sns.heatmap(rand_policy,  cmap="YlGnBu", annot=True, cbar=False);


Policy Iteration Function¶

• How: loop through policy evaluation (get state-values) and policy improvement functions (use state-values to calculate q-values to improve policy) until optimal policy obtained
• Aim: improve policy until convergence
• Convergence: difference of state values between old and new policies is very small (less than theta, a very small positive number)

import copy
def policy_iteration(env, gamma=1, theta=1e-8):
# 1. Create equiprobable policy where every state has 4 actions with equal probabilities as a starting policy
policy = np.ones([env.nS, env.nA]) / env.nA

# 2. Loop through policy_evaluation and policy_improvement functions
while True:
# 2.1 Get state-values
V = policy_evaluation(env, policy, gamma, theta)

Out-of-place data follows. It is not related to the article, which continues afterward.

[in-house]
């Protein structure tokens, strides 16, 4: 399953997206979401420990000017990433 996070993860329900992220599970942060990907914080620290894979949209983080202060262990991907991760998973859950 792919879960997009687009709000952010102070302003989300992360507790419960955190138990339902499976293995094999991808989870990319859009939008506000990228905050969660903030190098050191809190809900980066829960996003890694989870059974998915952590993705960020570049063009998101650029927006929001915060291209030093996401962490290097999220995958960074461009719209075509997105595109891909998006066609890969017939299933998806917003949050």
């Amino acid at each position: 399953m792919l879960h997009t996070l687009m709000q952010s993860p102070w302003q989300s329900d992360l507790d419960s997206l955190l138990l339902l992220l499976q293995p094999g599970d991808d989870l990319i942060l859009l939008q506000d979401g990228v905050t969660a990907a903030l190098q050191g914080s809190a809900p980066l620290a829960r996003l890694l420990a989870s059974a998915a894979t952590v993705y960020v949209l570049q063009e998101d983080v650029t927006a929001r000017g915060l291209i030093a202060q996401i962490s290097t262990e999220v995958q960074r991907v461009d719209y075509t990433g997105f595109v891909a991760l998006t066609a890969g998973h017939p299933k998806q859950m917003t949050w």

# 2.2 Get new policy by getting q-values and maximizing q-values per state to get best action per state
new_policy = policy_improvement(env, V)

# 2.3 Stop if the value function estimates for successive policies has converged
if np.max(abs(policy_evaluation(env, policy) - policy_evaluation(env, new_policy))) < theta * 1e2:
break;

# 2.4 Replace policy with new policy
policy = copy.copy(new_policy)
return policy, V

# obtain the optimal policy and optimal state-value function
policy_pi, V_pi = policy_iteration(env)

# Optimal policy (pi)
# LEFT = 0, DOWN = 1, RIGHT = 2, UP = 3
plt.figure(figsize=(5, 16))
sns.heatmap(policy_pi,  cmap="YlGnBu", annot=True, cbar=False, square=True);